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Nothing Says I Love You Like Flaming Batons

A very acclaimed author said to me just this morning, “We need to help each other. This business is sometimes very lonely.”

How many times have I heard that? It’s disheartening, really. We work so hard to write our stories because we want to share them. The flip side of that is how isolated writers often feel. We chose to spend a lot of our time alone and then, we creep out into the light to offer our hard work up for gut-wrenching evaluation from critics and fans, peers and strangers. We hope that the words that we have dredged up from the very center of our souls will ring true and powerful and bring meaning to how we experience life.

And then…we wait. Alone. Because no matter how many people pat us on the back to say they loved the work, read the work, shared the work — or even those who were disappointed in the work — the influence and reach of a book is hard to measure. Numbers lie. Time sometimes doesn’t tell. And so, we don’t really know what we’ve accomplished except that we’ve followed our hearts, had some glorious moments and some heartache, and hope somewhere, somebody has picked up the book, turned the page, and discovered what we intended.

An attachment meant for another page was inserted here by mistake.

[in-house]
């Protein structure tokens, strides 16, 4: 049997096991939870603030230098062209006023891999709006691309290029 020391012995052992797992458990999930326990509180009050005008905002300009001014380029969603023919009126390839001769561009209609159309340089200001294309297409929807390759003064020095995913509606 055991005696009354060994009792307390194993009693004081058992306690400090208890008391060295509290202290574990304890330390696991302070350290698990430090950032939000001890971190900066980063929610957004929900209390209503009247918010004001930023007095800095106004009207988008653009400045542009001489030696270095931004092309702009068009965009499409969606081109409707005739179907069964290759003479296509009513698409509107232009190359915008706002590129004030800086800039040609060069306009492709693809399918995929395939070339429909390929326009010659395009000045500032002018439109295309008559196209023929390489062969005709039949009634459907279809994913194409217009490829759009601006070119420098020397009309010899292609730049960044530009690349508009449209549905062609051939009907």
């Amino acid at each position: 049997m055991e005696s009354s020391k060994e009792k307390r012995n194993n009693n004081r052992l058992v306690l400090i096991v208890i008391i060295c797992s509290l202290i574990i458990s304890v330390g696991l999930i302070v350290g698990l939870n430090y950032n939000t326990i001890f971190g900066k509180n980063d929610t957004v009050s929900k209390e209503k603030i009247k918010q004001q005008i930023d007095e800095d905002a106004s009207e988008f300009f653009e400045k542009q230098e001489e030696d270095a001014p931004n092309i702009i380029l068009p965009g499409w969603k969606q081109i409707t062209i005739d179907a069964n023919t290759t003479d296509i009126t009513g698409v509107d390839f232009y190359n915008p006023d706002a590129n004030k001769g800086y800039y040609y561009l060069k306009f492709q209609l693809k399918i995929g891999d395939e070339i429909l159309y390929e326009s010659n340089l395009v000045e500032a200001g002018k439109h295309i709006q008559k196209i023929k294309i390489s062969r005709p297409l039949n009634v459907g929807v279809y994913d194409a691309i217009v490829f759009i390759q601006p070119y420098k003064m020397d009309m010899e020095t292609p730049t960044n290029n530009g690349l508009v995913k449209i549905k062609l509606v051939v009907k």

I started to write this post about how we should support each other, not just as writers, but as human beings. It went something like this:

If we have the opportunity to sing someone’s praises, we should take it. If we’re offered a ride, we should scoot over and make room for one more. If we can’t find common ground, we should get out our shovels and dig til we’ve built it for ourselves.

But it sounded too much like a sermon or a scene out of Pollyanna. And then I was inspired, as I ALWAYS am, by another writer and the indomitable DIXIE CARTER, who would have been 73 years old today.

I think she says it all right here. I hope I’ll always support the people in my life with flaming batons






Wife. Mom. Storyteller. Creative. Georgia Author of the Year 2013. Amazon Bestseller.

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